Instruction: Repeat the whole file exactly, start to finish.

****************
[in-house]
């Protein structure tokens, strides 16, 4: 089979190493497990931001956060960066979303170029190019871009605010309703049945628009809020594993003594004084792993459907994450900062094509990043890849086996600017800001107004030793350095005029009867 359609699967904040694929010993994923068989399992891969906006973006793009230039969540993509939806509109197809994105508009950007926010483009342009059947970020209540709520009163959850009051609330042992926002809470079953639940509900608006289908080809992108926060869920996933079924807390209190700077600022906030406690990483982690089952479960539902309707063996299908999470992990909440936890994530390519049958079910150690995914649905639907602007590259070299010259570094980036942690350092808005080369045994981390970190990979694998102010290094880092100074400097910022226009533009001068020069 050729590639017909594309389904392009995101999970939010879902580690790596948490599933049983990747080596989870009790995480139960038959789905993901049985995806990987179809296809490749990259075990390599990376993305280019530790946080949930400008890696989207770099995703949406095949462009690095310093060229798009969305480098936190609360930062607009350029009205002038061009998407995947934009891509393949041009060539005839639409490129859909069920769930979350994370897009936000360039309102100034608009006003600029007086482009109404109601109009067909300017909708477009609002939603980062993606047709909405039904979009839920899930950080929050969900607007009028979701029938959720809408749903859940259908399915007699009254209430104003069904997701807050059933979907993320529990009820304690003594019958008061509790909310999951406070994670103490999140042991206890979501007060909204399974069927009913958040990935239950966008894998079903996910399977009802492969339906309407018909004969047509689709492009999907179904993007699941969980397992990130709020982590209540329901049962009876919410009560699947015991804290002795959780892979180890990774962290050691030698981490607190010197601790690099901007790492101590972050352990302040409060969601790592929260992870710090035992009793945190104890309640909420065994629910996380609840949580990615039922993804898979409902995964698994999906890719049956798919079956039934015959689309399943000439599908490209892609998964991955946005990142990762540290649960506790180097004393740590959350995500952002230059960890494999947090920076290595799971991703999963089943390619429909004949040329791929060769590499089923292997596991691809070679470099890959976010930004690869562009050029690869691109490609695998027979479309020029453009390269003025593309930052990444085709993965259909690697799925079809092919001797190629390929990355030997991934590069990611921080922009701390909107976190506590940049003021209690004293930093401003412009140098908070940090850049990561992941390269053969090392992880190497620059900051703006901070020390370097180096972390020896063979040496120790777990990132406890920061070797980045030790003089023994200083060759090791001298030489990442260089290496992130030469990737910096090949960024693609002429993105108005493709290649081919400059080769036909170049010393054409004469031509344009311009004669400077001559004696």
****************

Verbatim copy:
[in-house]
């Protein structure tokens, strides 16, 4: 089979190493497990931001956060960066979303170029190019871009605010309703049945628009809020594993003594004084792993459907994450900062094509990043890849086996600017800001107004030793350095005029009867 359609699967904040694929010993994923068989399992891969906006973006793009230039969540993509939806509109197809994105508009950007926010483009342009059947970020209540709520009163959850009051609330042992926002809470079953639940509900608006289908080809992108926060869920996933079924807390209190700077600022906030406690990483982690089952479960539902309707063996299908999470992990909440936890994530390519049958079910150690995914649905639907602007590259070299010259570094980036942690350092808005080369045994981390970190990979694998102010290094880092100074400097910022226009533009001068020069 050729590639017909594309389904392009995101999970939010879902580690790596948490599933049983990747080596989870009790995480139960038959789905993901049985995806990987179809296809490749990259075990390599990376993305280019530790946080949930400008890696989207770099995703949406095949462009690095310093060229798009969305480098936190609360930062607009350029009205002038061009998407995947934009891509393949041009060539005839639409490129859909069920769930979350994370897009936000360039309102100034608009006003600029007086482009109404109601109009067909300017909708477009609002939603980062993606047709909405039904979009839920899930950080929050969900607007009028979701029938959720809408749903859940259908399915007699009254209430104003069904997701807050059933979907993320529990009820304690003594019958008061509790909310999951406070994670103490999140042991206890979501007060909204399974069927009913958040990935239950966008894998079903996910399977009802492969339906309407018909004969047509689709492009999907179904993007699941969980397992990130709020982590209540329901049962009876919410009560699947015991804290002795959780892979180890990774962290050691030698981490607190010197601790690099901007790492101590972050352990302040409060969601790592929260992870710090035992009793945190104890309640909420065994629910996380609840949580990615039922993804898979409902995964698994999906890719049956798919079956039934015959689309399943000439599908490209892609998964991955946005990142990762540290649960506790180097004393740590959350995500952002230059960890494999947090920076290595799971991703999963089943390619429909004949040329791929060769590499089923292997596991691809070679470099890959976010930004690869562009050029690869691109490609695998027979479309020029453009390269003025593309930052990444085709993965259909690697799925079809092919001797190629390929990355030997991934590069990611921080922009701390909107976190506590940049003021209690004293930093401003412009140098908070940090850049990561992941390269053969090392992880190497620059900051703006901070020390370097180096972390020896063979040496120790777990990132406890920061070797980045030790003089023994200083060759090791001298030489990442260089290496992130030469990737910096090949960024693609002429993105108005493709290649081919400059080769036909170049010393054409004469031509344009311009004669400077001559004696």